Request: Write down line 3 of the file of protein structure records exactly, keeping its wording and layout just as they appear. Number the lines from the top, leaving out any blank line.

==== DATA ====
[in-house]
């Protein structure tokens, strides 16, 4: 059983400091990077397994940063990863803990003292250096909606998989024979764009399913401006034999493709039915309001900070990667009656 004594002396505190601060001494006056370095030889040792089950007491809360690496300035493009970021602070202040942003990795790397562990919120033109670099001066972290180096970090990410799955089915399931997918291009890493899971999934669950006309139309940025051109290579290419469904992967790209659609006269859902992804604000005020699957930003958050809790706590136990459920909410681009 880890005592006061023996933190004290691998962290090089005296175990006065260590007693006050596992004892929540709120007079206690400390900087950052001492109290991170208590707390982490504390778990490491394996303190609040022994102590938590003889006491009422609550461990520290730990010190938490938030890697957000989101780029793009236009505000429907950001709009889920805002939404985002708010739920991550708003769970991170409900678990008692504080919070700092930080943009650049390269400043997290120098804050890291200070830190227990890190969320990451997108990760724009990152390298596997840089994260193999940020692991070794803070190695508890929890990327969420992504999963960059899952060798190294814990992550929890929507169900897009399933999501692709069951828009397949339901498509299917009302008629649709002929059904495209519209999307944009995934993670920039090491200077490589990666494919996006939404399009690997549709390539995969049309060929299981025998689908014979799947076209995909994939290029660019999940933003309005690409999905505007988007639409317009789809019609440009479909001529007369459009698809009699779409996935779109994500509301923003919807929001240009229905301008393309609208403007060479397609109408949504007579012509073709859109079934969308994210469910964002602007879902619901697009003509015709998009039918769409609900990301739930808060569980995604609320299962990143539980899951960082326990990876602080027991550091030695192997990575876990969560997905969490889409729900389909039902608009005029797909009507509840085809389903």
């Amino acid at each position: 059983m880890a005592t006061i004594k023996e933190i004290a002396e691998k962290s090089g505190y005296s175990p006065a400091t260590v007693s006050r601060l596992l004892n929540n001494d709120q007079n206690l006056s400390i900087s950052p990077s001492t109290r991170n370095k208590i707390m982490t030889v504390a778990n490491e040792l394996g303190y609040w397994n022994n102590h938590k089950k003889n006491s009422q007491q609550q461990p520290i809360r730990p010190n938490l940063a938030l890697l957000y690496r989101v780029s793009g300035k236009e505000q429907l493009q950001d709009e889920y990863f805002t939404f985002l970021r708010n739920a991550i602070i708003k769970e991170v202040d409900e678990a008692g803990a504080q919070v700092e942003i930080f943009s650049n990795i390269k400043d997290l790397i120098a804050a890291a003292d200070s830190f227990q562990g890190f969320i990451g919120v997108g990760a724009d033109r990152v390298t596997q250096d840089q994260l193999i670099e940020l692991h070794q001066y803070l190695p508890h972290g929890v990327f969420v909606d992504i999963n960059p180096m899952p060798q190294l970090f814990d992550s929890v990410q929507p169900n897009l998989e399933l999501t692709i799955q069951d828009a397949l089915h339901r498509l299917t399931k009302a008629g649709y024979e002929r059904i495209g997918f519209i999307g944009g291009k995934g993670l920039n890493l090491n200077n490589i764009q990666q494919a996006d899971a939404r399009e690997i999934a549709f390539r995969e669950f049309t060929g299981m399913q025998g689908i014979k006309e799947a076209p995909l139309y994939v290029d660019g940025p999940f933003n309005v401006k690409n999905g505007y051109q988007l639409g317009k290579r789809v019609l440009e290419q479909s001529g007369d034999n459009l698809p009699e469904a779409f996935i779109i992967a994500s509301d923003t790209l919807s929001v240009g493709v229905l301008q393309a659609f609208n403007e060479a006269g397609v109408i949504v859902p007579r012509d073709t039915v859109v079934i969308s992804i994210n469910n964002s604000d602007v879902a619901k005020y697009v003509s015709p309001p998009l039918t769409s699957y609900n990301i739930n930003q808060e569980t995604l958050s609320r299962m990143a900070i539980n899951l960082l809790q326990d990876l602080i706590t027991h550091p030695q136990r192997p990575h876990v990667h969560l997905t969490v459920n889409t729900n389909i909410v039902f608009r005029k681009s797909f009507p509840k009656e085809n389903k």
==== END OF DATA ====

């Amino acid at each position: 059983m880890a005592t006061i004594k023996e933190i004290a002396e691998k962290s090089g505190y005296s175990p006065a400091t260590v007693s006050r601060l596992l004892n929540n001494d709120q007079n206690l006056s400390i900087s950052p990077s001492t109290r991170n370095k208590i707390m982490t030889v504390a778990n490491e040792l394996g303190y609040w397994n022994n102590h938590k089950k003889n006491s009422q007491q609550q461990p520290i809360r730990p010190n938490l940063a938030l890697l957000y690496r989101v780029s793009g300035k236009e505000q429907l493009q950001d709009e889920y990863f805002t939404f985002l970021r708010n739920a991550i602070i708003k769970e991170v202040d409900e678990a008692g803990a504080q919070v700092e942003i930080f943009s650049n990795i390269k400043d997290l790397i120098a804050a890291a003292d200070s830190f227990q562990g890190f969320i990451g919120v997108g990760a724009d033109r990152v390298t596997q250096d840089q994260l193999i670099e940020l692991h070794q001066y803070l190695p508890h972290g929890v990327f969420v909606d992504i999963n960059p180096m899952p060798q190294l970090f814990d992550s929890v990410q929507p169900n897009l998989e399933l999501t692709i799955q069951d828009a397949l089915h339901r498509l299917t399931k009302a008629g649709y024979e002929r059904i495209g997918f519209i999307g944009g291009k995934g993670l920039n890493l090491n200077n490589i764009q990666q494919a996006d899971a939404r399009e690997i999934a549709f390539r995969e669950f049309t060929g299981m399913q025998g689908i014979k006309e799947a076209p995909l139309y994939v290029d660019g940025p999940f933003n309005v401006k690409n999905g505007y051109q988007l639409g317009k290579r789809v019609l440009e290419q479909s001529g007369d034999n459009l698809p009699e469904a779409f996935i779109i992967a994500s509301d923003t790209l919807s929001v240009g493709v229905l301008q393309a659609f609208n403007e060479a006269g397609v109408i949504v859902p007579r012509d073709t039915v859109v079934i969308s992804i994210n469910n964002s604000d602007v879902a619901k005020y697009v003509s015709p309001p998009l039918t769409s699957y609900n990301i739930n930003q808060e569980t995604l958050s609320r299962m990143a900070i539980n899951l960082l809790q326990d990876l602080i706590t027991h550091p030695q136990r192997p990575h876990v990667h969560l997905t969490v459920n889409t729900n389909i909410v039902f608009r005029k681009s797909f009507p509840k009656e085809n389903k």